Burt Mustin
He was classic TV’s favorite spunky old codger from the early 1950s (on Father Knows Best) through the late 1970s (with recurring roles on All in the Family and Phyllis). That’s a long time to play characters that were about 80 years of age. IMDB lists more than 10 appearances for which Mustin is billed simply as “Old Man” (or in one case, “Old Man #2”). But even in the smallest role he brought an outsized personality and a contented dignity to his characters. I particularly enjoyed his performance as a retired police detective who both impresses and frustrates Sgt. Joe Friday on Dragnet (“Homicide: DR22”). Mustin passed away in 1977, at age 92. 



Pamelyn Ferdin
She was one of the most easily recognizable child stars of her generation, as much for how she spoke as how she looked. Pamelyn Ferdin had a distinctively tremulous voice, which made her sound like she was on the verge of tears even when she was happy. You may have first heard that voice one of several Charlie Brown animated specials (she played Lucy), or in the Brady Bunch episode where Jan wore that dreadful black wig (“Will the Real Jan Brady Please Stand Up”). Her classic TV appearances began at age 6 with Bewitched and The Andy Griffith Show, and she would later guest-star on My Three Sons, The Monkees, Green Acres, Star Trek and Family Affair, while also appearing as a regular on the Saturday morning series Space Academy. Today, she is a prominent animal rights activist. I think that’s her best role yet.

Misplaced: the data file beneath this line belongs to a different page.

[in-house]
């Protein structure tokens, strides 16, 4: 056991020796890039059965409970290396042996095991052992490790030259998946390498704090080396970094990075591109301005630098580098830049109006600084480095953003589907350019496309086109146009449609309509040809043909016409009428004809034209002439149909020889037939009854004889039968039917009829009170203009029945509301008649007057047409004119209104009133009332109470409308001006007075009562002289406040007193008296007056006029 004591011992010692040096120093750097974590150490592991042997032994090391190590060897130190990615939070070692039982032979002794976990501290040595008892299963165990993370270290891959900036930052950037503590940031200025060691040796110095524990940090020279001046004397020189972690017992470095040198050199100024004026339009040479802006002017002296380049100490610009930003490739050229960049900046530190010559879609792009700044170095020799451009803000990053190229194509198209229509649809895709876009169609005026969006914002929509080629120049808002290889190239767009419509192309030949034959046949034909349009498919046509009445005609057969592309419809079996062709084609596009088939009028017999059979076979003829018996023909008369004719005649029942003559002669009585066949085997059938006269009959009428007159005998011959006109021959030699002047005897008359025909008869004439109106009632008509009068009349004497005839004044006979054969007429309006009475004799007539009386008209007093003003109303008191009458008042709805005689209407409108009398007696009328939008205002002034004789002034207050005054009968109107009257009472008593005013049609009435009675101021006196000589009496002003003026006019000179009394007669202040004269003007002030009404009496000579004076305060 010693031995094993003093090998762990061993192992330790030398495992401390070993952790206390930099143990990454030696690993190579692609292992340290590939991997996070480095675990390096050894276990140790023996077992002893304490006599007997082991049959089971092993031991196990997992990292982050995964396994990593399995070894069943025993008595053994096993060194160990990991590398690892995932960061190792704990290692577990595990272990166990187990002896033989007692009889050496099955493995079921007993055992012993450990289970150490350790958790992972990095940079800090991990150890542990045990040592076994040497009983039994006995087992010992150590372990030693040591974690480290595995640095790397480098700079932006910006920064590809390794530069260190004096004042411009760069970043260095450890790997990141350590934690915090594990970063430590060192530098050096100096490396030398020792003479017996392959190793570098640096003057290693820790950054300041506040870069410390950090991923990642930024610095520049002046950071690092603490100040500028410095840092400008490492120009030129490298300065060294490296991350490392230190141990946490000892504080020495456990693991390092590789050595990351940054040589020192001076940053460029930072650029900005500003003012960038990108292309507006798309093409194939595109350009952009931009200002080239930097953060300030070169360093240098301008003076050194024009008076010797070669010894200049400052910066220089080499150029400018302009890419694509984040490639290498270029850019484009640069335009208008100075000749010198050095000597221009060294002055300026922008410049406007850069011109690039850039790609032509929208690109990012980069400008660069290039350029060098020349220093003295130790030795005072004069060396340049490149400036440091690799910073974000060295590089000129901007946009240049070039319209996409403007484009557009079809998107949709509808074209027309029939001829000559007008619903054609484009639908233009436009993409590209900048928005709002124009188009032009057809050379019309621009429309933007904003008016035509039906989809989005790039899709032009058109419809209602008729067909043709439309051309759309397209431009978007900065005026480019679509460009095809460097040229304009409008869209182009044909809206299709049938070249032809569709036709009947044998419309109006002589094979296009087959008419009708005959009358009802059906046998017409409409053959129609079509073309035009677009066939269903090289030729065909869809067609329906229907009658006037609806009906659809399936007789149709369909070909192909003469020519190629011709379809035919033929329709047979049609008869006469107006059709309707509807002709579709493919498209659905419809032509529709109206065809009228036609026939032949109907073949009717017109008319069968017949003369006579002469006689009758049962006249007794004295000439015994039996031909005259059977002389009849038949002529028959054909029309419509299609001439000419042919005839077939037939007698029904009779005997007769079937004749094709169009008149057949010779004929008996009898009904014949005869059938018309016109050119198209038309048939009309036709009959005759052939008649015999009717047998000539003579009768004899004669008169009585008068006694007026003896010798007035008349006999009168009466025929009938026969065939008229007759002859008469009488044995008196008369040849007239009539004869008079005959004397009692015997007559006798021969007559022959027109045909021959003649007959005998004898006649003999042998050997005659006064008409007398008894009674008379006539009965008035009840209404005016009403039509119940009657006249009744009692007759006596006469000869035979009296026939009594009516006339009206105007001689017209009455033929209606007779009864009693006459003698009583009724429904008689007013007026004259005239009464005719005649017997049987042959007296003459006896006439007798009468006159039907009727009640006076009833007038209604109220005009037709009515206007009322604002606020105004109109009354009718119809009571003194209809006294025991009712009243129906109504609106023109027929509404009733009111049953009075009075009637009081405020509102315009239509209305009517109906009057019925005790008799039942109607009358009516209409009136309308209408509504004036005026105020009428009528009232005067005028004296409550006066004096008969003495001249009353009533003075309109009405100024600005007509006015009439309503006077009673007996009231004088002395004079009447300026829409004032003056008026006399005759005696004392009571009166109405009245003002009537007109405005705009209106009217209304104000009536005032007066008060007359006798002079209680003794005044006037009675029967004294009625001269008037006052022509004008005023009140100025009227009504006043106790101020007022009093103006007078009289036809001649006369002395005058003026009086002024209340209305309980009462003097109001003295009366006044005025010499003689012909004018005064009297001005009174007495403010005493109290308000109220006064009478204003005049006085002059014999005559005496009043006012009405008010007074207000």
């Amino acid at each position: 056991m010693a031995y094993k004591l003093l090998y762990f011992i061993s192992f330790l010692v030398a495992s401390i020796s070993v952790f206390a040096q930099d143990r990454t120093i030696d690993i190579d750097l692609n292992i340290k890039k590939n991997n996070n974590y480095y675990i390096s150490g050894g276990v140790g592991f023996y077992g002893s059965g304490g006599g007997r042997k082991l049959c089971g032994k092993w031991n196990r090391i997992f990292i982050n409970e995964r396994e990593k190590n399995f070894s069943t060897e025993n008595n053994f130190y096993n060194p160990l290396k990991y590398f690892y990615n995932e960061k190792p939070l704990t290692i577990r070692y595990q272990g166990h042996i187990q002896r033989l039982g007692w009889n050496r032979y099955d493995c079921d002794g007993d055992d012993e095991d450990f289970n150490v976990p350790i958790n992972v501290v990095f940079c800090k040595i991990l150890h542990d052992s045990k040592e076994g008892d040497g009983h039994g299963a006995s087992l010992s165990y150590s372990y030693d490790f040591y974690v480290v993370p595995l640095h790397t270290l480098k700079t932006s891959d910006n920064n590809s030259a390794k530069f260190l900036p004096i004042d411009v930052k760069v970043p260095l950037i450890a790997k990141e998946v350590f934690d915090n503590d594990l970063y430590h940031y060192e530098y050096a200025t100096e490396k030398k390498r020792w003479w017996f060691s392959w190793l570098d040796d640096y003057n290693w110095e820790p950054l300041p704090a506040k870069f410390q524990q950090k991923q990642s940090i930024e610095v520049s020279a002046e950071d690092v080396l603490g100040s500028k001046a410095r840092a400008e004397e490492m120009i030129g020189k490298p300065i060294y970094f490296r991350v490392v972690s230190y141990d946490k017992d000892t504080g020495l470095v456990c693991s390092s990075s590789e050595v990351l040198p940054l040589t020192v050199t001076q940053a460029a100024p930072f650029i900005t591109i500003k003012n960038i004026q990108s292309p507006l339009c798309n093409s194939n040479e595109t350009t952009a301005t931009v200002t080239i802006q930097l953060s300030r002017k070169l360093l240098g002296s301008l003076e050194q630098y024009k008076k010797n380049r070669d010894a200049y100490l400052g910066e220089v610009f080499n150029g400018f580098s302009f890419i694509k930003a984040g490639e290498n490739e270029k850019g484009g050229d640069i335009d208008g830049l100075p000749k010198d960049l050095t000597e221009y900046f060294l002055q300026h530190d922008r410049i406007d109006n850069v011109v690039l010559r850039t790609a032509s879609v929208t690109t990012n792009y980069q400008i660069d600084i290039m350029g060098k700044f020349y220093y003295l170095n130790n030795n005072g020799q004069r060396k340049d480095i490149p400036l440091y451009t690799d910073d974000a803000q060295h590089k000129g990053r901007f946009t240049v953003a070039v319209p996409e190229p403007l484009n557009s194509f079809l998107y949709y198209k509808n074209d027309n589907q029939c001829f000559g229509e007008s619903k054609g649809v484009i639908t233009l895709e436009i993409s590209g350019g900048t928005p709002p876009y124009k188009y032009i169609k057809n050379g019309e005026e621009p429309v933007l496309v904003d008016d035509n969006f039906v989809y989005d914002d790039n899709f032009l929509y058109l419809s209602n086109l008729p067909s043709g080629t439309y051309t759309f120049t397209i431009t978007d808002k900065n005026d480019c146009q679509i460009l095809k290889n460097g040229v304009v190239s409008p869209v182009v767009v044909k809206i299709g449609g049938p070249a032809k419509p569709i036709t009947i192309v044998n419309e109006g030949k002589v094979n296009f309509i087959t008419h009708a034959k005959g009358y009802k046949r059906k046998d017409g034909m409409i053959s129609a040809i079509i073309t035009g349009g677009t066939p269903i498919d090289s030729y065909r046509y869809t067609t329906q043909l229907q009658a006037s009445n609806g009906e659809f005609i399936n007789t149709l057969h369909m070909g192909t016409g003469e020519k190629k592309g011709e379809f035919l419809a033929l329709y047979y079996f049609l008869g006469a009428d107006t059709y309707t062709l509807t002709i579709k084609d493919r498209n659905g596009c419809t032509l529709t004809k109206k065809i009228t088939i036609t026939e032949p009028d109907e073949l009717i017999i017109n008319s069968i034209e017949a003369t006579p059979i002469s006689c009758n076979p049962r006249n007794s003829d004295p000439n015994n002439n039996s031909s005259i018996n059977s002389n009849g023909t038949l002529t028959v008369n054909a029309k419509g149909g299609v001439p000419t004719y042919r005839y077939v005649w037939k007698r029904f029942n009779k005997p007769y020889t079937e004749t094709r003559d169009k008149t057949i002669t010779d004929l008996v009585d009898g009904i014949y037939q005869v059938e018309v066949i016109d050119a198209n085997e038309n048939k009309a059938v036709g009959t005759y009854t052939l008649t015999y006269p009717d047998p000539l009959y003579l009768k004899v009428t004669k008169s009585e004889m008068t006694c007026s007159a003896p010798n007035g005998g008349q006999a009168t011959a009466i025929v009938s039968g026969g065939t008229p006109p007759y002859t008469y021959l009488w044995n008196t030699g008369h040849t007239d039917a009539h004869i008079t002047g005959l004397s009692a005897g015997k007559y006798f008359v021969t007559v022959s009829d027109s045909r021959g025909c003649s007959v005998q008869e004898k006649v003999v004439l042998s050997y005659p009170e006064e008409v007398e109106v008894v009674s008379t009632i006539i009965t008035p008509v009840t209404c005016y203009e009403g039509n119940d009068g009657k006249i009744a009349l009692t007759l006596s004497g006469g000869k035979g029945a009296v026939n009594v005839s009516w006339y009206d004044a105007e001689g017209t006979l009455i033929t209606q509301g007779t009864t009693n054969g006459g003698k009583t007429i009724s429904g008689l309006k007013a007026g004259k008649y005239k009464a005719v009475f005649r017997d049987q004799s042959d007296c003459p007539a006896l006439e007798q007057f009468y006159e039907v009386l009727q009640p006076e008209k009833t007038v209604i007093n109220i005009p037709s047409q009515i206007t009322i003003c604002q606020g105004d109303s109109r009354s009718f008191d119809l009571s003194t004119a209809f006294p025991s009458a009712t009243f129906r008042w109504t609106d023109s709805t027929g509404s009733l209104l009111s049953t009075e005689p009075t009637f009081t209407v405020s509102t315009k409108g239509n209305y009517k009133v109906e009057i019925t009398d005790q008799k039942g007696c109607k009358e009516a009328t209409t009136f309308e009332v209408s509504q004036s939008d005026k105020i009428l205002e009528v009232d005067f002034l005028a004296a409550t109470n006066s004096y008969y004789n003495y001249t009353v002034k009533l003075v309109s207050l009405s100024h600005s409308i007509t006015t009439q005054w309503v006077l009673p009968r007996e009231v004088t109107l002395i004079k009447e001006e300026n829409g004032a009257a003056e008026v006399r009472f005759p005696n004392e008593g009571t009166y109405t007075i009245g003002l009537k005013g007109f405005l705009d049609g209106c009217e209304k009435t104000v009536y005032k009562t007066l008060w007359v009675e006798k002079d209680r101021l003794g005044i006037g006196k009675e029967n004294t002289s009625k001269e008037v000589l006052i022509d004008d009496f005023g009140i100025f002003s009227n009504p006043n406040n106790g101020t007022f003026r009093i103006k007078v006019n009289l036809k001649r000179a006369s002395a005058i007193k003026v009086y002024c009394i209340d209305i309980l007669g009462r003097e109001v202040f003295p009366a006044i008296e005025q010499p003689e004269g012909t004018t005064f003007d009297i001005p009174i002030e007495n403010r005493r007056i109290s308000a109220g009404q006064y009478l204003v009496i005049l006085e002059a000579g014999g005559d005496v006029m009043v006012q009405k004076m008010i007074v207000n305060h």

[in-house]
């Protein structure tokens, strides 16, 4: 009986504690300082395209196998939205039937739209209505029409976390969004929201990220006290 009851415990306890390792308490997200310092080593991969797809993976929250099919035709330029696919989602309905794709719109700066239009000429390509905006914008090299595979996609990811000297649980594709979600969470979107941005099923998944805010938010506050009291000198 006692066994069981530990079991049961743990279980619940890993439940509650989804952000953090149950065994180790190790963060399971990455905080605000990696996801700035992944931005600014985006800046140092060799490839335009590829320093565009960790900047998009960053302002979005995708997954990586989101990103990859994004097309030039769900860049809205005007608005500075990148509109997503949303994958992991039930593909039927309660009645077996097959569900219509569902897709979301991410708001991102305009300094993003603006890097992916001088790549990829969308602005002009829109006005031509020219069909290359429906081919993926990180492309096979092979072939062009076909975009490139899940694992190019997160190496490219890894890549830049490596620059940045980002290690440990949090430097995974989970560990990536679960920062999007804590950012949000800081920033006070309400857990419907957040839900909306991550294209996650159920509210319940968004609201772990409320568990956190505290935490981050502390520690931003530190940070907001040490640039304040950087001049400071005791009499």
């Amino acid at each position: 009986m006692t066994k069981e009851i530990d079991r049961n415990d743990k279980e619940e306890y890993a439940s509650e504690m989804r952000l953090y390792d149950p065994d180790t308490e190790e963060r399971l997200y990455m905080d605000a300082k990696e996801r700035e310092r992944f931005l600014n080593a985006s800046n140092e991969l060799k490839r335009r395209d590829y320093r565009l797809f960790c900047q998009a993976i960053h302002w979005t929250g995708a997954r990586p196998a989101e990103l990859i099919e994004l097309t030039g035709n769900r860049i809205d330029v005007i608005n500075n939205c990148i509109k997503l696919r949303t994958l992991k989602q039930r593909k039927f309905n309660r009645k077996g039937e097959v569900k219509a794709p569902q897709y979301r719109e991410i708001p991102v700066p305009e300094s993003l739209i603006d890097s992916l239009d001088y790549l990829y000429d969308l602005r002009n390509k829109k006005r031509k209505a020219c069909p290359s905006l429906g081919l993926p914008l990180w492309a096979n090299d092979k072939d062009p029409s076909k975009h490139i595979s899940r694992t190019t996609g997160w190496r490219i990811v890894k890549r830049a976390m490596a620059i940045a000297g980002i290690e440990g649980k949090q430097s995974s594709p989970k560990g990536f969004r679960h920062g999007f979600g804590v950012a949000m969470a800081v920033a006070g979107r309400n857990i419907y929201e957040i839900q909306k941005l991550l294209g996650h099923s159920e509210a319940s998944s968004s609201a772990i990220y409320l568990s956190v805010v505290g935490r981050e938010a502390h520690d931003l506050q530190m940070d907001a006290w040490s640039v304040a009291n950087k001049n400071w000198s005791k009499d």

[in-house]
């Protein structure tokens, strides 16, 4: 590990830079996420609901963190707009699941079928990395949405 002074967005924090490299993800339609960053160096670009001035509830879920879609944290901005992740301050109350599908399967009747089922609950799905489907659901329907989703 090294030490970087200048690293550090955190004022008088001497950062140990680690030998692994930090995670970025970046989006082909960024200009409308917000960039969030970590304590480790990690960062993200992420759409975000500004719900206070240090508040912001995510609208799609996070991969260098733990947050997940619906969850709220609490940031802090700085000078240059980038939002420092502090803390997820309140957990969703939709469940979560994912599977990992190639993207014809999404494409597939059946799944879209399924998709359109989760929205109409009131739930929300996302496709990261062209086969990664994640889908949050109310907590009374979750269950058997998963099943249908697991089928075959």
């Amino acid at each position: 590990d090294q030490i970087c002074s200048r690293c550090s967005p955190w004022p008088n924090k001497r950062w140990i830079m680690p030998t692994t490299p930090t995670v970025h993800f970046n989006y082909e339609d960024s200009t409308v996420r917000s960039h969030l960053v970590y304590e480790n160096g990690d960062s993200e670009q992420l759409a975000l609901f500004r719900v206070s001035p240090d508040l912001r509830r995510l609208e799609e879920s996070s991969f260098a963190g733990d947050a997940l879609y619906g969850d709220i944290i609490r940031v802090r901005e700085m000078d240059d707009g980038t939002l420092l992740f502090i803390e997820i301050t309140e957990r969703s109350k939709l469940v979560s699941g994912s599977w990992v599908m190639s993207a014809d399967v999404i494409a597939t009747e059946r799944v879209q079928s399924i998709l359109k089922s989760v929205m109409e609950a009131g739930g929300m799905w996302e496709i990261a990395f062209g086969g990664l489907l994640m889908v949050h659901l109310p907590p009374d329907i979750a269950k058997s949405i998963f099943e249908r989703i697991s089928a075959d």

5 comments:

  1. What do you have to say about the screen presence of Belinda Montgomery, Mr. Hofstede? How about Mary Louise Weller? The latter actress looked good in a "beavertail" wetsuit in the 1978 TV movie "Hunters of the Reef." Were you ever a fan of Robin Mattson, David?

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  2. Have enjoyed many of their performances in a wide range of projects - particularly Mattson on General Hospital.

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    1. Mr. Hofstede, remember Ms. Mattson's Heather Webber character having an appetite for BLTs? Robin also played Gina DeMott on "Santa Barbara."

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  3. Great profiles, David. Fun to see those familiar faces and learn a little more about them. I have to say, for John McGiver, I'll remember him most in the original version of "The Manchurian Candidate" as Senator Jordan. Probably the most dignified portrayal of a politician we've seen in years! I thought he just played that role very well.

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  4. Thanks for this blog, which I just stumbled on! McGiver appears in one of my favorite movies, "The Spirit Is Willing," featuring a number of familiar scene-stealing actors, including Mary Wickes and co-starring Barry Gordon.